Of late, the villages of Assam have become comparatively clean in all ways. People need not have to go to the open for defecation. People now have sanitary latrines of their own. The primary need for having a sanitary latrine was once either beyond reach or ignored. Poor people in the villages could not afford to make a sanitary lavatory. Their privacy was also sometimes at stake, and they faced health-related hazards. The concept of a clean Assam was then a distant dream. The practice of open defecation in some places made the villages quite unhygienic and polluted. Foul odours used to waft very often with the blowing air. It was really a scar on the beauty of the rustic life in our country. But now, it is a matter of great solace that the governments at the centre and in the state are giving top priority to the eradication of rural poverty, emphasizing total sanitation in rural areas, due to which the scenario has improved. The motto of the flagship mission of the central government’s Clean India Mission, or Swachh Bharat Abhiyan, which started on October 2, 2014, had the tagline “Ek Kadam Swachhata Ki Aur," which exhorted all the citizens of the country to contribute in their own way towards the goal of a Swachh Bharat. The sole objective of the Abhiyan was to eliminate open defecation and improve solid waste management in a bid to create Open Defecation Free (ODF) villages. The success of such a national goal depends on the united efforts of people from all walks of life. As the guardian of the people, the government has to take the lead and play a major role.

Kulendra Nath Deka,

Dighirpar, Mangaldai

Deadly explosion

At least 11 people died and 149 were injured in a massive blast, followed by a fire, in a firecracker factory in Madhya Pradesh's Harda district on Tuesday. There are no arrangements for the safety of the people working in hazardous firecracker factories. Firecrackers pose a challenge to the environment as well. There are many illegal firecracker factories. Therefore, it would be better if the government took strict legal action against the illegally operating firecracker factories, closed them down, and punished the people responsible.

Ibne Farooq


Maintain CCTV cameras

The closed-circuit television (CCTV) camera is important surveillance and security equipment. Protection of individuals and their property and detection of crimes are paramount for the CCTV camera. There are more than two million CCTV cameras across India, according to a report that includes those put in place by the authorities and the public. On average, there are 11 cameras for 1,000 people. Modern-day crimes do not come announced, and their associated intricacies have propelled the police and private players to plump more and more for CCTV technology. Nonetheless, it is extremely important for all stakeholders to maintain the utility and functionality of the video cameras. At least in India, there is no bar for the setting up of CCTV cameras, but keeping them up is a challenge as well.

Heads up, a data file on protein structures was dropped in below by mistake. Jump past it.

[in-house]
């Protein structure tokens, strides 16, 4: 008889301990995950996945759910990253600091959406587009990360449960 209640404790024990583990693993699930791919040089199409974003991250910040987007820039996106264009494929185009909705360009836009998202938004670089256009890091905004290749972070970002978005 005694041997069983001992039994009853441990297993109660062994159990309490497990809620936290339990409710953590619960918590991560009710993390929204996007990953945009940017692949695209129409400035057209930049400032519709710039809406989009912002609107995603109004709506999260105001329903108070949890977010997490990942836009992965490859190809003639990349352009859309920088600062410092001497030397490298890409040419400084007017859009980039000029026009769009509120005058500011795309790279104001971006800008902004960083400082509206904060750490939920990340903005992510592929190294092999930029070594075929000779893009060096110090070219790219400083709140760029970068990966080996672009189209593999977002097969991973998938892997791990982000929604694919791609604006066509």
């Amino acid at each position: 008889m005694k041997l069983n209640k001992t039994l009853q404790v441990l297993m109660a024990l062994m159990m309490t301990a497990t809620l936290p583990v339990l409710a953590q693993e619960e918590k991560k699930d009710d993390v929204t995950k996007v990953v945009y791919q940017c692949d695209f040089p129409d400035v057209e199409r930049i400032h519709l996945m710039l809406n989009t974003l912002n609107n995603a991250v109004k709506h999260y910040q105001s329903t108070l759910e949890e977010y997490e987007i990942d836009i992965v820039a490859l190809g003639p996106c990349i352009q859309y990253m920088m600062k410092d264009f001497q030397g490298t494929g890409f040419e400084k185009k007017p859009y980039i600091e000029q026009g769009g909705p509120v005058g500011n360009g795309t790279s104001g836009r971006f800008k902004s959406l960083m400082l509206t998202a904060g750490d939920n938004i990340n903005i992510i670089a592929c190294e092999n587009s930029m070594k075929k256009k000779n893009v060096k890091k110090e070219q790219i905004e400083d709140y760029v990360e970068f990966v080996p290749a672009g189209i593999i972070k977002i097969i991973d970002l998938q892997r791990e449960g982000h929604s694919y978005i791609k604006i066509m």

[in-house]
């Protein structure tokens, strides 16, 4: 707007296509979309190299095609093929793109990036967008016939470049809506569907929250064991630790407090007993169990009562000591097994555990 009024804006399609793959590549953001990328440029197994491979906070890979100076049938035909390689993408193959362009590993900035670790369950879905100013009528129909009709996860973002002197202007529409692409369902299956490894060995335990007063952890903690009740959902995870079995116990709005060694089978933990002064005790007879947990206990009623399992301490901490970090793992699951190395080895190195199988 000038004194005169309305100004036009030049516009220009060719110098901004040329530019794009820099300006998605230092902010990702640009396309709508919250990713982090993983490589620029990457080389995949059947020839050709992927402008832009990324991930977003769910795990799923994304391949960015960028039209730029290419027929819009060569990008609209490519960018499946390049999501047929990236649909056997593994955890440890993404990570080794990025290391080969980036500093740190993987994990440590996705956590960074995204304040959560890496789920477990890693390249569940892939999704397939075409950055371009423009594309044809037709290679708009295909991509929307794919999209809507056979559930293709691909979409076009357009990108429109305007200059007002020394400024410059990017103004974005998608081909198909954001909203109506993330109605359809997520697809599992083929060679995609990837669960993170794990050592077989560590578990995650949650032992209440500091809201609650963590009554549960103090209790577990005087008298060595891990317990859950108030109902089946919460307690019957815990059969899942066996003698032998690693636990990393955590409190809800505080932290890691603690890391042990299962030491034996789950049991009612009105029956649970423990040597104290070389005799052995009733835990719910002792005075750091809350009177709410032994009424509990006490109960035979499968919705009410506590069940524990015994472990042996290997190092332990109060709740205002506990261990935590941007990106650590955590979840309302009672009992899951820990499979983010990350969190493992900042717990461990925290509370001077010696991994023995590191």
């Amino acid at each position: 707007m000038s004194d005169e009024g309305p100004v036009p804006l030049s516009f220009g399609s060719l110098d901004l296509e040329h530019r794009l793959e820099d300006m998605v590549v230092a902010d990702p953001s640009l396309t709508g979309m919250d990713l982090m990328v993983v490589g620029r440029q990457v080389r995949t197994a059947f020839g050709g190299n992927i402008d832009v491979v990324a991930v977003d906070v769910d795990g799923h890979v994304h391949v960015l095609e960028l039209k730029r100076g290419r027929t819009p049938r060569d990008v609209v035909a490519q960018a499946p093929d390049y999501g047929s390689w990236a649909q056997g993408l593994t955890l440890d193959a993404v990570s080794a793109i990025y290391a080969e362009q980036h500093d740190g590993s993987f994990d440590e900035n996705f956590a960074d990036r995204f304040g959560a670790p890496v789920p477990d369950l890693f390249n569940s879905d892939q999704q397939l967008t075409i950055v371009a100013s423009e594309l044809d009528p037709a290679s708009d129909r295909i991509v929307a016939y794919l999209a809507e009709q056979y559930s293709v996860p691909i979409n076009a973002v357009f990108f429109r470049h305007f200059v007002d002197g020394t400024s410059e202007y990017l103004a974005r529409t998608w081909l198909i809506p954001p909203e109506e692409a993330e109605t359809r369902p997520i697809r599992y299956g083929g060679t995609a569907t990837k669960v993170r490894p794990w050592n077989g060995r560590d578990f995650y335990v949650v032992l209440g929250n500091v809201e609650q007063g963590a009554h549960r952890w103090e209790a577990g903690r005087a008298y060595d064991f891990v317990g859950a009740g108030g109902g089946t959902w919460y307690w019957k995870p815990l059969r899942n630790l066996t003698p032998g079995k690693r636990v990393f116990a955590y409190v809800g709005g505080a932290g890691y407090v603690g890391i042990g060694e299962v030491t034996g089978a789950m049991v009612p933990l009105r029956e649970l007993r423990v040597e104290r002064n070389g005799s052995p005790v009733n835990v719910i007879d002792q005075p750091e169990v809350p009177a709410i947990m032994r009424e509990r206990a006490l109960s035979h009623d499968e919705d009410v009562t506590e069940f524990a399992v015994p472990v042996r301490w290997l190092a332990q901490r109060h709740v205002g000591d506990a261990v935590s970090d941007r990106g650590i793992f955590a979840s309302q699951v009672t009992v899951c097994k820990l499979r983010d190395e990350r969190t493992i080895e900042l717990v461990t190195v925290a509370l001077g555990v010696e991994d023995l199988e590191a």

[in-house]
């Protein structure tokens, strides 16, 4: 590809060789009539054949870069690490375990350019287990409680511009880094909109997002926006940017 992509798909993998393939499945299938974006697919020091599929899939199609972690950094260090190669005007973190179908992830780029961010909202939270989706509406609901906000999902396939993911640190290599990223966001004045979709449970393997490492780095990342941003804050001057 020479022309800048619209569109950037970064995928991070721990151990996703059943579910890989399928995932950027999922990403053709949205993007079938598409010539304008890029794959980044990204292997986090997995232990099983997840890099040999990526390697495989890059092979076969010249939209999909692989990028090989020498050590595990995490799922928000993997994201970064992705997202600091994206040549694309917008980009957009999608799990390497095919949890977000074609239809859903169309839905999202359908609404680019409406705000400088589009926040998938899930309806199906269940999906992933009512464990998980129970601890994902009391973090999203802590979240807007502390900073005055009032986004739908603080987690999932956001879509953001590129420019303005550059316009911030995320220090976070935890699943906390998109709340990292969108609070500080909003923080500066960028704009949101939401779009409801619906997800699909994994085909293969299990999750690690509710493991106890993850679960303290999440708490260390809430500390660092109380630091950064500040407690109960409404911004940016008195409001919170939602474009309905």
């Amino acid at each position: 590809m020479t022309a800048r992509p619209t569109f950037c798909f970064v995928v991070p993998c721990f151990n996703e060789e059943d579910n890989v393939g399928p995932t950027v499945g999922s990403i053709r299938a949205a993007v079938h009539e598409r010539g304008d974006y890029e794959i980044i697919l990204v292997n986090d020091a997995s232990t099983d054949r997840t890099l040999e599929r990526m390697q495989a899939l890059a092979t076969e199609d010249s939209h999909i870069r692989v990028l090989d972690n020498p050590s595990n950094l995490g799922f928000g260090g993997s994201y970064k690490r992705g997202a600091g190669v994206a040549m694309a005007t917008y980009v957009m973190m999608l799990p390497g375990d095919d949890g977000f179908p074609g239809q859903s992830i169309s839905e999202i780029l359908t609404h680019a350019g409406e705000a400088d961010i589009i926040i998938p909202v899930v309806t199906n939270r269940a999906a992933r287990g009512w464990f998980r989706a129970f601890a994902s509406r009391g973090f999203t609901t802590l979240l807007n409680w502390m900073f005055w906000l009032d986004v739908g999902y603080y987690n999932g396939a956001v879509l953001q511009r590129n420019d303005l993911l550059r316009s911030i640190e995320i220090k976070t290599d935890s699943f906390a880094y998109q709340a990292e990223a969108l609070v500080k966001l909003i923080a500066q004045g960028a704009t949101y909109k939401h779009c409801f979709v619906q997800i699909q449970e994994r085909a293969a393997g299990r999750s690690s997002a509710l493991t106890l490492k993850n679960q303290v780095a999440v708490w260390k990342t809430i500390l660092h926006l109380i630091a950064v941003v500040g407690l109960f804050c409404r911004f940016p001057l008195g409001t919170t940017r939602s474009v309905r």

The placement of CCTV cameras is well governed by the Information Technology (Reasonable Security Practices and Procedures and Sensitive Personal Data or Information) Rules 2011. However, the right to privacy issues have been some impediments to the effective enforcement of the rules. Be that as it may, the police and the public have to be in the loop on the location of the CCTV cameras, and geo-tagging is a useful measure for the police. Artificial intelligence (AI) has tremendously boosted technology; CCTV cameras are no exception. AI will help in tracing the location of the criminals if they pass by the cameras once the cameras are fed with the image of the suspects. The police should ensure that the criminals don't hoodwink them, despite the presence of plenty of CCTVs.

Dr. Ganapathi Bhat